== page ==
So, let's begin the celebration, for here's a holiday entrée that I guarantee will sure deliver the thanks.  And it's one that gets some sparkle from a special hard cider that was aged in bourbon barrels which were soaked in rum.

HONEY GLAZED HAM WITH DRUNKEN CRANBERRIES & APPLES

Serves 8 – 10

8 – 10 pound cooked half ham (shank end)                            
1 teaspoon nutmeg (freshly grated, preferred)
⅔ cup honey                                                  
½ teaspoon ground Saigon cinnamon
½ cup dark brown sugar (firmly packed)

⅔ cup dried cranberries
6 tablespoons Sea Cider Prohibition, divided
8 apples (Gala or Fuji – peeled, cored, cubed)
½ teaspoon maple sugar

Combine the dried cranberries and 4 tablespoons of the cider in a medium bowl.
Cover and let soak for several hours or overnight.

Once cranberries have soaked, set a saucepan over low heat and add the cubed apples along with the remaining 2 tablespoons of Prohibition cider.  Cover and cook until apples are very soft, then mash with a slotted spoon or a potato masher to a coarse consistency.

If your mixture has excess water, return the saucepan to the heat and briefly cook uncovered until the extra liquid evaporates.

Off heat, stir in the soaked cranberries and any remaining soaking liquid.  Cover and set aside.


To prepare the ham, set rack to lower third of oven and preheat to 325°F.

Remove excess fat from ham and place, fat site up in a shallow roasting pan lined with heavy-duty aluminum foil.  Score top of ham in a crisscross pattern, then bake, uncovered until meat’s internal temperature reaches 115°F.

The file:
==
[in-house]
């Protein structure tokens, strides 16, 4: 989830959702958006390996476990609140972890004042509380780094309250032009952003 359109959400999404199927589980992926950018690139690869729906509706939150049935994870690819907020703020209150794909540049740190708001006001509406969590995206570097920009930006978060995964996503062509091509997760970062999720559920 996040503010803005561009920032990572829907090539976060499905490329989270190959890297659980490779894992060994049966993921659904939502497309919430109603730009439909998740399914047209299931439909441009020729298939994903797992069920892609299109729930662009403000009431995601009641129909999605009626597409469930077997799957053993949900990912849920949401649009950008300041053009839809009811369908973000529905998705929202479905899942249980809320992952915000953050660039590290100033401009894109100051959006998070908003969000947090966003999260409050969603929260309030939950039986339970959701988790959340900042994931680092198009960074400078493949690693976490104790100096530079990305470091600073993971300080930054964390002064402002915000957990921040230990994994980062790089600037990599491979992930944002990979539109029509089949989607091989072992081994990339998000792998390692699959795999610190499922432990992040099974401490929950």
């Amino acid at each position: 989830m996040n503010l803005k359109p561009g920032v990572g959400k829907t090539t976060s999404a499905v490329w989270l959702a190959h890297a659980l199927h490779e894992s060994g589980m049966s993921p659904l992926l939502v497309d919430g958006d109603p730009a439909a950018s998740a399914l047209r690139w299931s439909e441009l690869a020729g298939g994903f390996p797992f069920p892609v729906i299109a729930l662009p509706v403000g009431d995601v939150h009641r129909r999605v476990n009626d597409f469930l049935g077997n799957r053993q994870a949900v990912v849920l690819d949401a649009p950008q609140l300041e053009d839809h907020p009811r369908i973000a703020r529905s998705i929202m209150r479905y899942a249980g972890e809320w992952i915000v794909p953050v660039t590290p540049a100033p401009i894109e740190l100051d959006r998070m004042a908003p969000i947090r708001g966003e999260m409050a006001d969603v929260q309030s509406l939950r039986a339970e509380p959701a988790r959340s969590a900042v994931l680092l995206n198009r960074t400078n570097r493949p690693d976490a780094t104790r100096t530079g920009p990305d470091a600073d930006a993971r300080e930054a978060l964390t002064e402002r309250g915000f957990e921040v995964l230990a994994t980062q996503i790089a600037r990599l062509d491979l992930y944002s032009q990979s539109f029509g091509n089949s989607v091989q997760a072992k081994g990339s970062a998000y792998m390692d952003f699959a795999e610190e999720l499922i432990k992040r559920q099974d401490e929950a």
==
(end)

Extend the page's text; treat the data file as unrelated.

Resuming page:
Brush the honey over the ham, then combine the brown sugar, nutmeg & cinnamon and press this mixture onto the top and sides, coating the ham thoroughly.

Return to oven and bake, uncovered, about 30 minutes until the ham's internal temperature reaches 135°F.  Let the ham rest 10-15 minutes before slicing (its temperature will rise to 140°F).  Reserve the baking liquid to serve as a sauce over the ham.

(If using an uncooked ham, follow all of the directions above except, after applying the honey, cook the ham until its internal temperature reaches 135°F.  Then, once coated with the brown sugar mixture, bake until internal temperature of meat reaches 155°F.  After ham has rested, its temperature will rise to a fully cooked 160°F).

Serve ham accompanied by Apple Cranberry Cidersauce.